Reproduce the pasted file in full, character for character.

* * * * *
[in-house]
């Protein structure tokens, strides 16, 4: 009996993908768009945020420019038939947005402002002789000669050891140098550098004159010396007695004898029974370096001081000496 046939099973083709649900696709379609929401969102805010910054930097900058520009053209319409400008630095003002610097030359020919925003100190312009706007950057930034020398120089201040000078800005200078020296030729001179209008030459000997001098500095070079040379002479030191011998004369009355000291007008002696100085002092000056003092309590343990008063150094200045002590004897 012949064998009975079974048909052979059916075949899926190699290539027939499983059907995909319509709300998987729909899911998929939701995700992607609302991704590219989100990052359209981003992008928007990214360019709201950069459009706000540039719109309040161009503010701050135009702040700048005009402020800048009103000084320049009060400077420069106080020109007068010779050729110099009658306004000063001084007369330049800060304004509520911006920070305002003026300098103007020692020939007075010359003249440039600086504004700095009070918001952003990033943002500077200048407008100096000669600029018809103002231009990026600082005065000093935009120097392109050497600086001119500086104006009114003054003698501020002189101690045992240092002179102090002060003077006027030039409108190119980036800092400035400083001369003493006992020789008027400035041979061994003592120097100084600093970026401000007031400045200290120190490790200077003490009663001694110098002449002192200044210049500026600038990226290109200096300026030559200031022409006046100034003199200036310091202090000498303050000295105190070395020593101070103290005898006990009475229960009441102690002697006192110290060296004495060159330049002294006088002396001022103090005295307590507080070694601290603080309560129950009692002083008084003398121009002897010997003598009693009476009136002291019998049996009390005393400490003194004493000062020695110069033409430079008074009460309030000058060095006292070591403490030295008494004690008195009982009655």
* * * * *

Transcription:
[in-house]
């Protein structure tokens, strides 16, 4: 009996993908768009945020420019038939947005402002002789000669050891140098550098004159010396007695004898029974370096001081000496 046939099973083709649900696709379609929401969102805010910054930097900058520009053209319409400008630095003002610097030359020919925003100190312009706007950057930034020398120089201040000078800005200078020296030729001179209008030459000997001098500095070079040379002479030191011998004369009355000291007008002696100085002092000056003092309590343990008063150094200045002590004897 012949064998009975079974048909052979059916075949899926190699290539027939499983059907995909319509709300998987729909899911998929939701995700992607609302991704590219989100990052359209981003992008928007990214360019709201950069459009706000540039719109309040161009503010701050135009702040700048005009402020800048009103000084320049009060400077420069106080020109007068010779050729110099009658306004000063001084007369330049800060304004509520911006920070305002003026300098103007020692020939007075010359003249440039600086504004700095009070918001952003990033943002500077200048407008100096000669600029018809103002231009990026600082005065000093935009120097392109050497600086001119500086104006009114003054003698501020002189101690045992240092002179102090002060003077006027030039409108190119980036800092400035400083001369003493006992020789008027400035041979061994003592120097100084600093970026401000007031400045200290120190490790200077003490009663001694110098002449002192200044210049500026600038990226290109200096300026030559200031022409006046100034003199200036310091202090000498303050000295105190070395020593101070103290005898006990009475229960009441102690002697006192110290060296004495060159330049002294006088002396001022103090005295307590507080070694601290603080309560129950009692002083008084003398121009002897010997003598009693009476009136002291019998049996009390005393400490003194004493000062020695110069033409430079008074009460309030000058060095006292070591403490030295008494004690008195009982009655």